Thinking Out Loud

September 5, 2016

The Problem of Resource Engagement

Filed under: books, Christianity, parenting — Tags: , , , — paulthinkingoutloud @ 6:31 am
Christian parents in particular have never had so many resources available to build spiritual formation in their children

Christian parents in particular have never had so many resources available to build spiritual formation in their children

One of the recurring themes in my 9:00 to 5:00 world is a challenge to people, especially men, to be readers. There is a great need in families for children to observe and thereby have memories of their father sitting in a chair reading. I’m not picky on this; I’ll settle for a newspaper or magazine.

Reading separates us from the animals. I know this firsthand, as my cat was never much of a reader, and the one time I owned a dog, while he seemed enthusiastic about books, he would prefer to chew a book’s cover over cracking it open.

Technology has contributed to the erosion of the English language. Spell-check simply substitutes what the computer believes to be our intended words, and since nobody proofreads, nobody notices. Texting doesn’t even try for words. Children are over-stimulated, and a book simply can’t compete with visual media. Our attention spans have dropped to levels so low, it as though everyone has a measure of ADD…

…But this weekend, as I thought about this further, I realize that we’re also in the middle of a crisis involving resource engagement, especially in the church. There was a time we would talk about the buy-in factor. The church would have a special presentation on a weeknight, and the congregation would be encouraged to be there, but attendance was sparse. There would be a special project on the weekend, but few would sign-up. There would be a conference or retreat scheduled, but registration would be low. The special speaker brought a carton of books for sale, but only a handful of people would drop by his table.

We probably have more resources available to us than at any time in history.

And yet, our resource engagement, on a per-capita basis is probably the worst it has ever been. The books and DVDs sit on supplier shelves. Only a few people use the church’s sermon media to catch up if they miss a service. Parents don’t even begin to scratch the surface on the Christian education resources available for their children…

…Enough cursing the darkness. How do we light a candle? How do we increase the buy-in? How do we get Christians to realize the wealth of resources that is available to them which they are basically ignoring and not utilizing? How do we ignite and fuel the passion?

Any suggestions?

 

 

 

 

1 Comment »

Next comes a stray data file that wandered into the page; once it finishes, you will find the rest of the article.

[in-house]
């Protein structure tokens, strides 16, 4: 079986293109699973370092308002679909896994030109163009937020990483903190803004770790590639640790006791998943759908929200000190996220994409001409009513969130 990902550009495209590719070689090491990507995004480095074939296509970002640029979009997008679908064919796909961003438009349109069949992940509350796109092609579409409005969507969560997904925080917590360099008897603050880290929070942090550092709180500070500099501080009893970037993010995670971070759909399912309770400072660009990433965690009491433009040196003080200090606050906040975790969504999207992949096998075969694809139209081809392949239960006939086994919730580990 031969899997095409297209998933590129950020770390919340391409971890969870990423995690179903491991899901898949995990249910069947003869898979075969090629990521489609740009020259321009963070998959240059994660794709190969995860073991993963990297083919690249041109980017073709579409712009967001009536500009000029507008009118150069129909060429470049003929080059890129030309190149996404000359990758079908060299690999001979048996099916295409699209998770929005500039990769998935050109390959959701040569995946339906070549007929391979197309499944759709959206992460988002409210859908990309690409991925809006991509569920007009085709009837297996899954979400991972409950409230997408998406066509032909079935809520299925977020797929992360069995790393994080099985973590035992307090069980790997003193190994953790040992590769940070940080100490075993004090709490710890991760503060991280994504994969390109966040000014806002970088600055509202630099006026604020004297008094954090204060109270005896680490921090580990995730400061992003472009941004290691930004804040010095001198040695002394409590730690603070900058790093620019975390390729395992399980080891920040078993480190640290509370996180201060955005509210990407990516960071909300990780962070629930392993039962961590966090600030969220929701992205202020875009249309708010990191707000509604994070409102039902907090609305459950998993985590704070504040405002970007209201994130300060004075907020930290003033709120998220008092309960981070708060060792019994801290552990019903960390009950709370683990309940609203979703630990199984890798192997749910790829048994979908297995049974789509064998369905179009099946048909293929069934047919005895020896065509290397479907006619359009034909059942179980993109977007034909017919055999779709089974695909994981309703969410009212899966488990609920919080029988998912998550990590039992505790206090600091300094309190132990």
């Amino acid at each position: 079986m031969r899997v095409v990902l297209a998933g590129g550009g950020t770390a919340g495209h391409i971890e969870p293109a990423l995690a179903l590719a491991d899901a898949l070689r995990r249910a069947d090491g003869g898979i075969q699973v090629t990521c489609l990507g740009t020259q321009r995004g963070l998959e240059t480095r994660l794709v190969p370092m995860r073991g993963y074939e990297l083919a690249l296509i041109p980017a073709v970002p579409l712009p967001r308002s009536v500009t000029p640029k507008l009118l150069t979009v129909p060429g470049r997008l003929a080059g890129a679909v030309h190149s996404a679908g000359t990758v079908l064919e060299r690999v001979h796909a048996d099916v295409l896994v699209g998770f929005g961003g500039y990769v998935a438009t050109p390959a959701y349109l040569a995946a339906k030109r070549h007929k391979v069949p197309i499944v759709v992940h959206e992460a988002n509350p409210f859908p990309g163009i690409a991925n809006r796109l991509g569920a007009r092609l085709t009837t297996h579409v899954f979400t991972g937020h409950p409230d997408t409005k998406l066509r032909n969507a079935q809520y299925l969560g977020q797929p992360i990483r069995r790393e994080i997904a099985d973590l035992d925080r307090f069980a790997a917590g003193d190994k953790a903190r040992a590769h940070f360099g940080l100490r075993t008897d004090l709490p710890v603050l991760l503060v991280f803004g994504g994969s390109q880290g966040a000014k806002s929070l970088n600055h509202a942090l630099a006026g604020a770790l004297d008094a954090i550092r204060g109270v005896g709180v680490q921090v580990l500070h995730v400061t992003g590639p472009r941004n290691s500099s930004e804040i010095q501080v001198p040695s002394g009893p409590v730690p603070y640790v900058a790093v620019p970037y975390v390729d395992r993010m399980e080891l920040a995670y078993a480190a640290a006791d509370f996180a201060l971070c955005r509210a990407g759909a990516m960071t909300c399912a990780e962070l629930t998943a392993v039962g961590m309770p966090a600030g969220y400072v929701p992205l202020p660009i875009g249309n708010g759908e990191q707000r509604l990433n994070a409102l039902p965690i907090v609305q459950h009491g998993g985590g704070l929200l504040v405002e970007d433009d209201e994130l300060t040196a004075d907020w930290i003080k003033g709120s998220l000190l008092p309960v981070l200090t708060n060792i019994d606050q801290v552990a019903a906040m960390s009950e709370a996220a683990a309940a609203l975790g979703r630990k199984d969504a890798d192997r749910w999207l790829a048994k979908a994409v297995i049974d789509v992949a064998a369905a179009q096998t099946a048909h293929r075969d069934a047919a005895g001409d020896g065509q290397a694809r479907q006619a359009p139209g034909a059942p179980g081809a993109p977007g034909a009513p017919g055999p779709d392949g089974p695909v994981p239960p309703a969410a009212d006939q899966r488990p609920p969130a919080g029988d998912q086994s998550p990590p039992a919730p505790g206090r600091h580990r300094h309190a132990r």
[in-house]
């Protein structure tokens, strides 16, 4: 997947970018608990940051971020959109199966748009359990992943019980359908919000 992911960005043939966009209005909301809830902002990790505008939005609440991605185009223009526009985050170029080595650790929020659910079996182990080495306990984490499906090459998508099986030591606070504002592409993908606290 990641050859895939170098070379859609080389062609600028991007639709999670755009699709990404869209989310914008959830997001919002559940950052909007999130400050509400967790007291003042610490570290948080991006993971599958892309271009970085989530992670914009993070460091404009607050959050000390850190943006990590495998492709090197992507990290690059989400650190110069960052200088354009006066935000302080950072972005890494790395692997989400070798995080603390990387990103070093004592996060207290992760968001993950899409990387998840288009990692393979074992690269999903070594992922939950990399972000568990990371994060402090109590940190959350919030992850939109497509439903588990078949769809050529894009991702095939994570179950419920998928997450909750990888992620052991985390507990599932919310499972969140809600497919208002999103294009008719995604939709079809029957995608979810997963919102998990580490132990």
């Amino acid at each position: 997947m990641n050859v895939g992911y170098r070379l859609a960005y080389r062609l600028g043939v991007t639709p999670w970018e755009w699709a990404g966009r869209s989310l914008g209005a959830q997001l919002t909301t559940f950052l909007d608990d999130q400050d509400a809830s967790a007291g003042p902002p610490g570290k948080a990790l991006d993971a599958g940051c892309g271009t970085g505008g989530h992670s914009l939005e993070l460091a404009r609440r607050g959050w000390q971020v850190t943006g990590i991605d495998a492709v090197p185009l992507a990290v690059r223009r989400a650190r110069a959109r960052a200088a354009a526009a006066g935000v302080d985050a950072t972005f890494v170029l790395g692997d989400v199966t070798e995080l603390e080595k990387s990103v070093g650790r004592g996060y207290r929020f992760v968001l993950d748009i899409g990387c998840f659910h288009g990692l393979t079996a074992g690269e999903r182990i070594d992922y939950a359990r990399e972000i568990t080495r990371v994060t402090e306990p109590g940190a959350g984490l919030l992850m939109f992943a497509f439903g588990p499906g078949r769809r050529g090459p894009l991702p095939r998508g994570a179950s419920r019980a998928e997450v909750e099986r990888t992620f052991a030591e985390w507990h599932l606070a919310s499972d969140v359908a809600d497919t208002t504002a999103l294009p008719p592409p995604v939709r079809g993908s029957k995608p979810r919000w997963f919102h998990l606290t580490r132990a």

1. Here are a few things I can think of as a Community Pastor that tries to engage small groups and others with resources:

    -Change what people love: Most people consume a vast amount of media, but no the kind we’d want them to. That’s because they love to be entertained and never to feel bored. Secular media has done a better job at making their content discoverable, but organizations like Right Now Media are changing that. But even if it’s easier to find a resource, people won’t use it unless they see the purpose.

    -Our homes are are isolated kingdoms: We are groomed (particularly in America) to hole up in our comfortable, safe homes where we can do whatever makes us happy. We retreat into our garage from the workplace, close the door, turn on the TV, and pretend everything is fine. I’m being a bit sarcastic, and certainly a home should be a refuge of sorts, but we’ve swung too far where we see the home as a place primarily of leisure, leaving little room for doing things that might stretch us spiritually or emotionally.

    -Challenge and accountability: I know, typical small groups pastor stuff.. But seriously, no one reads books anymore. I can’t tell you how many groups start book studies only to bail on them and do the latest DVD study after the realize no one is reading the chapters each week. People need to be encouraged and challenged to read things that can grow them spiritually on a regular basis because the world is screaming other messages at them the rest of their day. And unless there’s someone sitting across from them asking them about what they read, odds are they won’t be doing the reading.

    -Too much choice: There’s a reason Trader Joe’s is one of the most profitable businesses per square foot – they limit choices. It’s counterintuitive, but the more choices people have, the fewer (and usually poorer) choices they make. Trader Joes gets people to buy more stuff by giving them fewer choices. Instead of bombarding people with new books and studies, we can give them fewer and better recommendations.

    Comment by Grayson Pope — September 6, 2016 @ 11:46 am


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